Who’s really going to love Walter’s assertion of the cosmic centrality of the human ovum is my sister Toni. I know: she’s already told me that she may well lead the next, 30th anniversary, edition of her book with it.
A word about Toni and her book. My kid sister has basically produced one book in her entire career and it has sold more copies than all twenty of my books put together, by several orders of magnitude, as Walter would say. Her book is almost always in the top 1,000 on Amazon, whereas my various tomes tend to bob in the 30,000 region if I’m lucky or even further back, way further back. One time, one of my books was featured in a big half-hour piece on “All Things Considered” after which I opened my laptop to check out how things were trending over at Amazon, and indeed, my book was suddenly edging out my sister’s! I quickly zapped her an email: “Eat my dust.” By return email, she replied, “Look again.”
It is regularly the case that following readings of my own books, some nice lady in the book-signing line will lean over confidentially and inquire, whisperingly, “Are you by any chance related to Toni Weschler?” and when I affirm that indeed I am, said lady will invariably turn to the back of the hall and squeal, “Oh my God, he is, he is! Oh my God, bring the baby here. Here, here, this is our baby, Antoinette, named after your sister because she wouldn’t even be here if it weren’t for your sister! Oh my God.” Seriously, variations of this scenario have played out several times.
At a particular moment in history, my sister Toni was the well-scrubbed, cheerful bourgeois face of hippie knowledge on natural methods of pregnancy attainment and avoidance, which is to say methods whereby a woman can ascertain whether or not she is fertile on any particular day and behave accordingly. (“And it’s not the rhythm method,” as she will always immediately insist.) Over the period of a few decades, science had been ratifying and further honing various folk insights, and Toni was there when the moment came to broadcast the news of full validation to the world. Her book, Taking Charge of Your Fertility, was an instant bestseller and has remained so ever since. I just looked it up, and as of today, Toni’s bright and cheery volume is the number #1 book on Amazon in the Fertility section, and number #2 in Sexual Health. For many many years, it was outranking Our Bodies, Ourselves. People love the book: she has over 4,000 ratings. Average: five stars. Ask any of your friends who are trying to become pregnant: She’s a rock star.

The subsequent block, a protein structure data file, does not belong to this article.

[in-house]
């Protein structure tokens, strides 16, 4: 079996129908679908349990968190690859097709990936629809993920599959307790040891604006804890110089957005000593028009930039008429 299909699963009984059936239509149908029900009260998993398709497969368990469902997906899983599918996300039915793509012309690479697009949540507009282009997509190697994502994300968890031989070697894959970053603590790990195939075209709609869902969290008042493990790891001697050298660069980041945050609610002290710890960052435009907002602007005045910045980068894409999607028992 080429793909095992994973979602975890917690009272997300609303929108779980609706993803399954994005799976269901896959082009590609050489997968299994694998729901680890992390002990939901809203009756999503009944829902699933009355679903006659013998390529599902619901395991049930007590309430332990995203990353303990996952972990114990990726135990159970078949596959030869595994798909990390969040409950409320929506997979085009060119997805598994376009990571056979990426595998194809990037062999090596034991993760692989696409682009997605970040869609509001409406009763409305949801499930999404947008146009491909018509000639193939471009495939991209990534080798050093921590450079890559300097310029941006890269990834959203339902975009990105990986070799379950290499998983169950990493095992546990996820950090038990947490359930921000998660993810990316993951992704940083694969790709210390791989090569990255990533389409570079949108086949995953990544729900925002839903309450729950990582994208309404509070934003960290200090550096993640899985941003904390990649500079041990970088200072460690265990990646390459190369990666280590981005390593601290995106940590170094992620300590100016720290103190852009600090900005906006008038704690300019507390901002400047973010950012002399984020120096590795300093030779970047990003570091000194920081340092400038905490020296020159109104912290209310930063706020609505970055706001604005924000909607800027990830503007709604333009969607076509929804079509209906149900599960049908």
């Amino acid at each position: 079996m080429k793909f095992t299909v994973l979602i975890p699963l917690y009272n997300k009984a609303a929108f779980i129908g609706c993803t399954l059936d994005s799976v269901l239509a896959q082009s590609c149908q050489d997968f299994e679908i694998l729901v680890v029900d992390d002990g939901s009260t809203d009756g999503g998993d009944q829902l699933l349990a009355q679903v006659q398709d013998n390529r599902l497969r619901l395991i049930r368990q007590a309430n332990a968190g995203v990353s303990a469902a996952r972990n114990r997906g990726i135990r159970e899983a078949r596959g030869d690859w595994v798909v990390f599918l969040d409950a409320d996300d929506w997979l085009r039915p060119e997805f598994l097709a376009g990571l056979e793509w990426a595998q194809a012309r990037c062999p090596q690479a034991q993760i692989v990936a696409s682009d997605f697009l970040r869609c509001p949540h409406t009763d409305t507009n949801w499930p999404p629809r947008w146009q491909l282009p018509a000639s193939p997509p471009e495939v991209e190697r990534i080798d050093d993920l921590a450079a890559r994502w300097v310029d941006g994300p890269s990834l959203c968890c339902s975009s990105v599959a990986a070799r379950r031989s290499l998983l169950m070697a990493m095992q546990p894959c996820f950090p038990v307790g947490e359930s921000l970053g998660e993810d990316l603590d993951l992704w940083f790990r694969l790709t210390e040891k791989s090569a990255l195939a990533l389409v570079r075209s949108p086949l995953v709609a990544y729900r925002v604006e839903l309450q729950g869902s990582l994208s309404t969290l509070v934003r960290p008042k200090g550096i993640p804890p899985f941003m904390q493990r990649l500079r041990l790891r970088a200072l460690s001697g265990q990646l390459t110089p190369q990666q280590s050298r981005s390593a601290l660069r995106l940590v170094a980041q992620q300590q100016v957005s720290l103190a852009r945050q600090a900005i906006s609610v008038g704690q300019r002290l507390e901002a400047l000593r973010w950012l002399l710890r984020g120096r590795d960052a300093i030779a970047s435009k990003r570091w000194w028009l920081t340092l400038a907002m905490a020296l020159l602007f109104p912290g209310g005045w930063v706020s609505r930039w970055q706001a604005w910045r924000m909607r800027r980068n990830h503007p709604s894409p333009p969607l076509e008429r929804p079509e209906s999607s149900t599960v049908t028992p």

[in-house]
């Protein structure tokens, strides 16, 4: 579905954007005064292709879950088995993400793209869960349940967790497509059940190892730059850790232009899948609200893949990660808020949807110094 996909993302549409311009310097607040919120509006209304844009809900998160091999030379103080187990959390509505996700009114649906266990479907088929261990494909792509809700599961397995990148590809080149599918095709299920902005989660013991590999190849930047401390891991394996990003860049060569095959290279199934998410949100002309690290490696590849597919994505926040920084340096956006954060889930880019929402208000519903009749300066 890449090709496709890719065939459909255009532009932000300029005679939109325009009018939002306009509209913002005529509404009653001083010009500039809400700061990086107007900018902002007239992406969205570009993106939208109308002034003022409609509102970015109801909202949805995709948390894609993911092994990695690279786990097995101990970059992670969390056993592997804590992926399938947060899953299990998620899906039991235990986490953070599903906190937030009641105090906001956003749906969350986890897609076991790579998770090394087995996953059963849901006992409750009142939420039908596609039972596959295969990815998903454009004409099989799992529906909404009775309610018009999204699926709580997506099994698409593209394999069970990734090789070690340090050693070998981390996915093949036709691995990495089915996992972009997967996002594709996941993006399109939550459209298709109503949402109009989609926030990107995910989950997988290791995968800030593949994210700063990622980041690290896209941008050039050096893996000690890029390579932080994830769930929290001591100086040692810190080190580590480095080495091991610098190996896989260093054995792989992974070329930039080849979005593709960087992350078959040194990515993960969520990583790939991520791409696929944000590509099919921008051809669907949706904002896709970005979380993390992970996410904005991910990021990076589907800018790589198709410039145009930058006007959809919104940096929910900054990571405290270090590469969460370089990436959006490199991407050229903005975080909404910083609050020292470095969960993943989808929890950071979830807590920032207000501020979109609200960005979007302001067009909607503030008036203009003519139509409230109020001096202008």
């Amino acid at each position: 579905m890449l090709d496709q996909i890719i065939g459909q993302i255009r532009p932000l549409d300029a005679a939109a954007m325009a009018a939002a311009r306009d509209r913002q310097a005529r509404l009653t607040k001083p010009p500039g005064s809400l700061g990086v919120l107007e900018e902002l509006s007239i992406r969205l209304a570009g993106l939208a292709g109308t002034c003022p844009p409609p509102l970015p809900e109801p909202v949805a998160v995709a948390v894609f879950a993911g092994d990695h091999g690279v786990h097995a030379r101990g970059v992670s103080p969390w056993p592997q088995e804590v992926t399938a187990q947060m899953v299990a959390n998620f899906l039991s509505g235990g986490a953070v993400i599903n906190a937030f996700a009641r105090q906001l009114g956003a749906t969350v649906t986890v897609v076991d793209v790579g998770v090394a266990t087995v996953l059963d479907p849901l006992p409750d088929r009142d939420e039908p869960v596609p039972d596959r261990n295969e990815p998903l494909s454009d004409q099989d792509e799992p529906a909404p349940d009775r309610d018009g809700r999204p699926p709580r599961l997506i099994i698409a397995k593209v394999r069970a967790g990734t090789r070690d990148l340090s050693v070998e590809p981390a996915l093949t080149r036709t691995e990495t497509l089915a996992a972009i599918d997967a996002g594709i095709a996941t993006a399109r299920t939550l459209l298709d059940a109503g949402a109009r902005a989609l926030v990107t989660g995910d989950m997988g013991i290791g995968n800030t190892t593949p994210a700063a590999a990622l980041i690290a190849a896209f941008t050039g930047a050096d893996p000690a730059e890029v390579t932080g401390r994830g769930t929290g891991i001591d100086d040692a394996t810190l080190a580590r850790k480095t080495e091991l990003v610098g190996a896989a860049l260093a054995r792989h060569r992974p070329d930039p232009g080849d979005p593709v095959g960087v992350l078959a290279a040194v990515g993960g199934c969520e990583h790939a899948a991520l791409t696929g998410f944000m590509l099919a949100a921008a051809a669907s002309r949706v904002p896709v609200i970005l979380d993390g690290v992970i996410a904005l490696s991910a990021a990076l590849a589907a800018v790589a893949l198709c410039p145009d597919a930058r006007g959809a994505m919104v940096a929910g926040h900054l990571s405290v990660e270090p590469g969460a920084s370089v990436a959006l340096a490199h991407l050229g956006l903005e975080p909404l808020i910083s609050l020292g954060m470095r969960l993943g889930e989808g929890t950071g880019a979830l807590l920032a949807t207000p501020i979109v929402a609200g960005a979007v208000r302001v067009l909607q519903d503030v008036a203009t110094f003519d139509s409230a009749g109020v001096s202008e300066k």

As is our mutual kid brother, Ray, albeit across a somewhat more circumscribed terrain. (There’s another brother as well, Robert, who’s also pretty terrific, but I will set his celebration aside for the time being, since I don’t want to grow completely obnoxious with all this familial kvelling, but don’t worry, I will trot him out on other future occasions.) Berkeley-based, my brother Ray is technically a lawyer though he has never practiced (one of his main part-time day jobs is as a self-employed librarian and legal-researcher-for-hire on the UC campus), but his true claim to fame, and indeed mini-mass adulation, is as the founder and curator of a weekly softball game, Sundays at eleven in the morning, usually at verdant Cordonices Park across the street